How was the transition to open access advanced in 2022?

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Despite the collective and decisive step changes in enabling the transition to open access this year, we should not be complacent, writes Susie Winter.

Undoubtedly, 2022 has been a year of growth for open access (OA). Funder policies and deadlines have come into play and, as a result of the pandemic, the impact and benefits of open research and open access are now better understood by people beyond academia.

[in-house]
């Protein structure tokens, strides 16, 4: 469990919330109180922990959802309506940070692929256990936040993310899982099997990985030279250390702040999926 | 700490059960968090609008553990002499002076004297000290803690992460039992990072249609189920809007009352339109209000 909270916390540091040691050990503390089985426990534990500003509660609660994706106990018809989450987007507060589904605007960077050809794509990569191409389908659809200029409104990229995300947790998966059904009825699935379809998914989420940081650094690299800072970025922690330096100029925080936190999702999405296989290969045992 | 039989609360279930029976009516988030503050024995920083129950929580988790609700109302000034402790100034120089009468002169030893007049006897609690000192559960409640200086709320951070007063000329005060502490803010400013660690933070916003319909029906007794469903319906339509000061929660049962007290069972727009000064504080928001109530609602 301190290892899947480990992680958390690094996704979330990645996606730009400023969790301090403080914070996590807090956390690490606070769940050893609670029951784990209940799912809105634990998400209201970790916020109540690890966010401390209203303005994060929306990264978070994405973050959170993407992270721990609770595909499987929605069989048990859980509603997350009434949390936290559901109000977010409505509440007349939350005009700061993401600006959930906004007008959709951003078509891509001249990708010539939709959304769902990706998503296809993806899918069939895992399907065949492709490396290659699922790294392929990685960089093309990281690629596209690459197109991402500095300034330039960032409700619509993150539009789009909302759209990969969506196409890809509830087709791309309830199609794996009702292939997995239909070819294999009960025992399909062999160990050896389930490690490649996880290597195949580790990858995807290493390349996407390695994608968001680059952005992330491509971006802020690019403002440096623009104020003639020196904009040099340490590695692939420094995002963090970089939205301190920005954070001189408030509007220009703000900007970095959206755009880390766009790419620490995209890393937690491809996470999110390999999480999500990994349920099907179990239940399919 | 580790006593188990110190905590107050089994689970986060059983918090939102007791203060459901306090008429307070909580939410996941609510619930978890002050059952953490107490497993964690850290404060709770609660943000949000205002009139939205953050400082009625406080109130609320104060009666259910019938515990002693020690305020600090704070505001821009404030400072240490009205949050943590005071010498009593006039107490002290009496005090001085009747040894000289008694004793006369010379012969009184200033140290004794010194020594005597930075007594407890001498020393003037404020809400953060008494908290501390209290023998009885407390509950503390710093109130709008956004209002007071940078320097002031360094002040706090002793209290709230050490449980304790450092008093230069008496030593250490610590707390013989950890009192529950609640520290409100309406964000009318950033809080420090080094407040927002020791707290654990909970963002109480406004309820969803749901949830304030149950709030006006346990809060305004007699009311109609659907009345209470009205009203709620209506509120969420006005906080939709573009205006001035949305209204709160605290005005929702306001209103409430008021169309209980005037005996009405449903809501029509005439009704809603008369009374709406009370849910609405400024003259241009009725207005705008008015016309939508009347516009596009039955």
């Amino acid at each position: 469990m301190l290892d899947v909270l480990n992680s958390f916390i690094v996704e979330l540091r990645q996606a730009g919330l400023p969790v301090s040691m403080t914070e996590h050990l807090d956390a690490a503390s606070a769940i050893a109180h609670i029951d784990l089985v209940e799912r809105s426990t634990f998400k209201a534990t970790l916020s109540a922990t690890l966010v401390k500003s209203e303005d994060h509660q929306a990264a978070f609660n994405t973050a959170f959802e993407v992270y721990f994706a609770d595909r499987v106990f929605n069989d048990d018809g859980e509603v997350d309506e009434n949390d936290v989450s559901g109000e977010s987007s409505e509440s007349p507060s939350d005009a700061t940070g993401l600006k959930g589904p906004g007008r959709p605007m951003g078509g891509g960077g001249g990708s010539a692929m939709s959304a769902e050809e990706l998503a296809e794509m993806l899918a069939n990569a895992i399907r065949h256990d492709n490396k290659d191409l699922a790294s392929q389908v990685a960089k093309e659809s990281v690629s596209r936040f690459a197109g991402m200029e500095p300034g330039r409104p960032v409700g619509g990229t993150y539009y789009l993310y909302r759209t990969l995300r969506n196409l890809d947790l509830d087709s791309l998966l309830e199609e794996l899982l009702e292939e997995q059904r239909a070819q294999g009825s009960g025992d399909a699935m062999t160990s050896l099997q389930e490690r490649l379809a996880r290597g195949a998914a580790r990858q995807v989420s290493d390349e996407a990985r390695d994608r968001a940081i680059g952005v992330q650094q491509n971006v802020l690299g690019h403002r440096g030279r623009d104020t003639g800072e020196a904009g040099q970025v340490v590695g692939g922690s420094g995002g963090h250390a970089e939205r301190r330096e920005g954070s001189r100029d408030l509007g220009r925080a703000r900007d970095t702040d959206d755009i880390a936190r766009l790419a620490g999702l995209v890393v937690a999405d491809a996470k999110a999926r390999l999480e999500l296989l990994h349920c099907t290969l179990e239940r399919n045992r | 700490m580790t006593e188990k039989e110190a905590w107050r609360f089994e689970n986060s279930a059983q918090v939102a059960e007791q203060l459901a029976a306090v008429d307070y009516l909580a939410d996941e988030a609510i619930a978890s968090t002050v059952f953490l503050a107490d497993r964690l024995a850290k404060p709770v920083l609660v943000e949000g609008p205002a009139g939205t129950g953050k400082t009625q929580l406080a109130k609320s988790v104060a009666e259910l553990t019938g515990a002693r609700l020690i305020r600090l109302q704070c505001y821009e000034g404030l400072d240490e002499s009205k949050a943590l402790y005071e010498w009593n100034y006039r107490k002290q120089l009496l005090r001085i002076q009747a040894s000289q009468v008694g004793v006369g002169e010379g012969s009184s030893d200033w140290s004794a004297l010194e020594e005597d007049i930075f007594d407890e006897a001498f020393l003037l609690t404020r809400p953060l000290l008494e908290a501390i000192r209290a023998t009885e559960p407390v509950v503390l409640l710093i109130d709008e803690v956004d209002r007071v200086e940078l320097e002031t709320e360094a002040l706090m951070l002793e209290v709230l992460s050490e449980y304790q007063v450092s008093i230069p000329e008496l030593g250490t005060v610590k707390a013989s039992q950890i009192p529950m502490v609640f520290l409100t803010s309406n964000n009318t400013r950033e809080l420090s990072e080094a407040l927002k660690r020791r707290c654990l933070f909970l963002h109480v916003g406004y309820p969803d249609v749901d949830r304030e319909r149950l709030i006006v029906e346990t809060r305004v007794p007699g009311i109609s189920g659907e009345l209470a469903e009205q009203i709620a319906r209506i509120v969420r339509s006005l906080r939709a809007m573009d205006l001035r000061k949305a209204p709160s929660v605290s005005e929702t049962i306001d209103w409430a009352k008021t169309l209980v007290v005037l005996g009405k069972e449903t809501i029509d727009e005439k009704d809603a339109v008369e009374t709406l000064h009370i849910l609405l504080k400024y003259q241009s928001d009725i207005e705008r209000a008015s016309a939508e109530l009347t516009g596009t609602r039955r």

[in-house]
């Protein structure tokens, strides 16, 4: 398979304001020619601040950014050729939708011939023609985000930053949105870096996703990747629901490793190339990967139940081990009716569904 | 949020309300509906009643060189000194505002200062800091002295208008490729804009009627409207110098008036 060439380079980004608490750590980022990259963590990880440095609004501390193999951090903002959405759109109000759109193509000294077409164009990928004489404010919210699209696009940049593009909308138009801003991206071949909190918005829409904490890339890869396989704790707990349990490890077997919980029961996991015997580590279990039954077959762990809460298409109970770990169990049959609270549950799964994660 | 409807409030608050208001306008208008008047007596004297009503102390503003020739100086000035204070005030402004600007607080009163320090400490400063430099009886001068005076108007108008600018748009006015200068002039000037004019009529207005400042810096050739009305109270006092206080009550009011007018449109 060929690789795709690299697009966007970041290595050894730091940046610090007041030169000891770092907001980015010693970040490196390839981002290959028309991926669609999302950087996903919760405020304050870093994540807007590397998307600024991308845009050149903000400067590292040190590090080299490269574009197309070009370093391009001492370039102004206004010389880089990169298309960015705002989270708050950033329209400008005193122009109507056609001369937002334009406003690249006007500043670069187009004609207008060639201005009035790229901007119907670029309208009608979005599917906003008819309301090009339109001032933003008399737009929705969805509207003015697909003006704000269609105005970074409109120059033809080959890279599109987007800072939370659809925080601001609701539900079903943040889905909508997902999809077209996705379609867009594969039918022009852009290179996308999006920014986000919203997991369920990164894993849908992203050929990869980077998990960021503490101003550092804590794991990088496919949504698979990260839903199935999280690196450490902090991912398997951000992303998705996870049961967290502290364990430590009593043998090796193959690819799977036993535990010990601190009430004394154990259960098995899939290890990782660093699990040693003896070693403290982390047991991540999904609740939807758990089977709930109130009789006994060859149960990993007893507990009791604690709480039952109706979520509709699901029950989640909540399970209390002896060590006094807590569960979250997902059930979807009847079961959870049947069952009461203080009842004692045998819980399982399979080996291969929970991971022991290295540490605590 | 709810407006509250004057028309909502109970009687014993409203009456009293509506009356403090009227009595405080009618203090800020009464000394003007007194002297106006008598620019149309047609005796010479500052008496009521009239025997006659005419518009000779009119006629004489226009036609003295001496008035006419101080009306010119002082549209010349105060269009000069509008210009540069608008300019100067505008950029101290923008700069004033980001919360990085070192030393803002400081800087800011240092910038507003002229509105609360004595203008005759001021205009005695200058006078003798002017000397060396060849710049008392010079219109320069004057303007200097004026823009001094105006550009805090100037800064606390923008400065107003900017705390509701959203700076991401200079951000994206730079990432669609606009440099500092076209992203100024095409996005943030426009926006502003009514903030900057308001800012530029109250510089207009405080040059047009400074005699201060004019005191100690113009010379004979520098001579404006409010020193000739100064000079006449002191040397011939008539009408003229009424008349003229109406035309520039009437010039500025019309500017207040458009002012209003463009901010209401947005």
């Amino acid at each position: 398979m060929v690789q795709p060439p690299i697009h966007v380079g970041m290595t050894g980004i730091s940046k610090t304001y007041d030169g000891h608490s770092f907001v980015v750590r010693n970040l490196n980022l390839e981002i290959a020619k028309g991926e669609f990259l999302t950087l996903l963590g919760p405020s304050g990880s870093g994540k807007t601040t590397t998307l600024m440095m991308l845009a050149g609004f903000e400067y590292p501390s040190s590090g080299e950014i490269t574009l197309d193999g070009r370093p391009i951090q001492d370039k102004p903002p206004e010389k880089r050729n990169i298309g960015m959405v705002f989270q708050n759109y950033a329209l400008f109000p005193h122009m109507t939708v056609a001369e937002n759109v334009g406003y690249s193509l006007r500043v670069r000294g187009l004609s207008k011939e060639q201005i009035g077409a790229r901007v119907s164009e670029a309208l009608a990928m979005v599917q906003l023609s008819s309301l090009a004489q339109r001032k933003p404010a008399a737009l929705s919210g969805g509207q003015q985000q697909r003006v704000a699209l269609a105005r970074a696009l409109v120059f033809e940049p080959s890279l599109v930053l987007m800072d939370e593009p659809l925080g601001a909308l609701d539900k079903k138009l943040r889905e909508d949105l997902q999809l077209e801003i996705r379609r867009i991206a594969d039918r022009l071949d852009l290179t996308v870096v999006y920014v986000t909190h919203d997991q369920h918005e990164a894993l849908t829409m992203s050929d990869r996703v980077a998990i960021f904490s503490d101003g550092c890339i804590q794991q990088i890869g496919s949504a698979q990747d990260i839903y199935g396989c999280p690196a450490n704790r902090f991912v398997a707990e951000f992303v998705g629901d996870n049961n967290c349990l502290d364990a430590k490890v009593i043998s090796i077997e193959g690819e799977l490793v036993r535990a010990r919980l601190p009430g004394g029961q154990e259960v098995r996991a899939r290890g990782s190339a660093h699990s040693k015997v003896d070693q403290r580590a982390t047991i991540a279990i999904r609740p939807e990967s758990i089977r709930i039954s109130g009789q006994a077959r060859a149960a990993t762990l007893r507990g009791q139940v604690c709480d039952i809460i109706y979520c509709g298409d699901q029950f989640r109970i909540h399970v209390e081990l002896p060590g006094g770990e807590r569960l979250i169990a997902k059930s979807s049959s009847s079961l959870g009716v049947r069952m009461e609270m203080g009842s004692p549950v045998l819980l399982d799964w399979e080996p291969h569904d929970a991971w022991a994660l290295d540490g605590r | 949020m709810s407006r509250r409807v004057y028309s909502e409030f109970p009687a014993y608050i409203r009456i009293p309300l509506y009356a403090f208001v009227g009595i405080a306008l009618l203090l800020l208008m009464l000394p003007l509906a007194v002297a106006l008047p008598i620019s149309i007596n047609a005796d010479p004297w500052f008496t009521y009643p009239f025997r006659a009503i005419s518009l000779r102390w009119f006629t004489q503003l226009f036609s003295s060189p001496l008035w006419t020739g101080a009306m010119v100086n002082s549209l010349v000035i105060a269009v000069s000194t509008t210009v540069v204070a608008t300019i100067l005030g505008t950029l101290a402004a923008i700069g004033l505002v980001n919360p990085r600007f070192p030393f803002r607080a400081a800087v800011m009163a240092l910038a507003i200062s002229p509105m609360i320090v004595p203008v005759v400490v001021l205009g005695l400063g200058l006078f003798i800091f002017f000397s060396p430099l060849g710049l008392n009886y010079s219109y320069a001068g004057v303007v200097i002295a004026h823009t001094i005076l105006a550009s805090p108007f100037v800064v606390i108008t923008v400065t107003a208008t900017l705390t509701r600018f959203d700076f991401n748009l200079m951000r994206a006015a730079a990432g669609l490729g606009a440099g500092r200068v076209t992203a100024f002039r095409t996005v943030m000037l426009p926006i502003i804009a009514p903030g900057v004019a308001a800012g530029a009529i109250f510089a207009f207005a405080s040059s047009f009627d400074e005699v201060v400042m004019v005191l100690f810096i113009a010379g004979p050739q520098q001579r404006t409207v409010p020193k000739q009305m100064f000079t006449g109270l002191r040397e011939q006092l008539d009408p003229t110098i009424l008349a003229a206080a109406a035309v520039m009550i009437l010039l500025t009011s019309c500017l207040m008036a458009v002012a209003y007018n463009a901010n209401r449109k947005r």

Overall, two themes featured strongly - the need for OA take up to become more global and the importance for authors to remain able to publish in their journal of choice. Taken together these themes were instrumental to enabling OA growth in 2022. 

Open access going global

To date, the story of the transition to OA has, with some notable exceptions, been an overwhelmingly European story, driven in part by the high number of successful transformative agreements (TAs) signed between European institutions and publishers. These agreements are helping to speed up the transition to OA and ensure OA is an option for all regardless of discipline, location or funding.